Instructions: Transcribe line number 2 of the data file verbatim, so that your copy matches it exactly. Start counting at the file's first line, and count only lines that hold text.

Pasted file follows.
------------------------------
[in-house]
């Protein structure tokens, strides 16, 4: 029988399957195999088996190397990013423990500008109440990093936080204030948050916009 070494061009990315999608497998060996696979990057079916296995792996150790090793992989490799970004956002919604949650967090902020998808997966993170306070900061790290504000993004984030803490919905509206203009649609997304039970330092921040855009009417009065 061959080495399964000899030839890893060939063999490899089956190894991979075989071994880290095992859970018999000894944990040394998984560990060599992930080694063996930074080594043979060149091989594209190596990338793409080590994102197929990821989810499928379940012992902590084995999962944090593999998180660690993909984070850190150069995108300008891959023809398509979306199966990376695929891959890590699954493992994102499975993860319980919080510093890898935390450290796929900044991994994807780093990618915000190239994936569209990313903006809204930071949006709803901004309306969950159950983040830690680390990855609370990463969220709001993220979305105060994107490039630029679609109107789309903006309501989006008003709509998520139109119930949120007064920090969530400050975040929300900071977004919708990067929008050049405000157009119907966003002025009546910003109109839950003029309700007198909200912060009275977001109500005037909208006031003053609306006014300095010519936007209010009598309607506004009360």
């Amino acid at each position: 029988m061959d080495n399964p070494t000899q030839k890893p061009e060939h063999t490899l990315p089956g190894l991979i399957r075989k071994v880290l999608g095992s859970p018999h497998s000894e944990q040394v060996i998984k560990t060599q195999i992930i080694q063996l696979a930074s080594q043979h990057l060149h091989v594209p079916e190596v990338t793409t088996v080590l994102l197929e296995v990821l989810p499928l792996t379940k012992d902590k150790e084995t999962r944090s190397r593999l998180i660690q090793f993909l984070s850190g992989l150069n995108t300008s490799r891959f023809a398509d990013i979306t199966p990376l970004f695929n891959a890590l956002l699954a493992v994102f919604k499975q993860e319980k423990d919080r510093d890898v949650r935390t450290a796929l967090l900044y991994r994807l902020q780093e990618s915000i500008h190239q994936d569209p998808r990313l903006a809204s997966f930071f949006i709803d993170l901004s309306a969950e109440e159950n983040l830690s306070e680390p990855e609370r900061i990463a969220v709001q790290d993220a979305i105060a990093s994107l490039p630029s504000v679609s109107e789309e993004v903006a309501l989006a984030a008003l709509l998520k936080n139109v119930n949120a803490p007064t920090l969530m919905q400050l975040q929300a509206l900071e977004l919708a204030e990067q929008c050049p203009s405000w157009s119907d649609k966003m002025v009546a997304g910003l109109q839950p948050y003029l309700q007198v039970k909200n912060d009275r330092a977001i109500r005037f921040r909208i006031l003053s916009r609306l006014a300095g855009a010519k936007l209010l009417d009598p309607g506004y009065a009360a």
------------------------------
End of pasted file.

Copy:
């Protein structure tokens, strides 16, 4: 029988399957195999088996190397990013423990500008109440990093936080204030948050916009 070494061009990315999608497998060996696979990057079916296995792996150790090793992989490799970004956002919604949650967090902020998808997966993170306070900061790290504000993004984030803490919905509206203009649609997304039970330092921040855009009417009065 061959080495399964000899030839890893060939063999490899089956190894991979075989071994880290095992859970018999000894944990040394998984560990060599992930080694063996930074080594043979060149091989594209190596990338793409080590994102197929990821989810499928379940012992902590084995999962944090593999998180660690993909984070850190150069995108300008891959023809398509979306199966990376695929891959890590699954493992994102499975993860319980919080510093890898935390450290796929900044991994994807780093990618915000190239994936569209990313903006809204930071949006709803901004309306969950159950983040830690680390990855609370990463969220709001993220979305105060994107490039630029679609109107789309903006309501989006008003709509998520139109119930949120007064920090969530400050975040929300900071977004919708990067929008050049405000157009119907966003002025009546910003109109839950003029309700007198909200912060009275977001109500005037909208006031003053609306006014300095010519936007209010009598309607506004009360």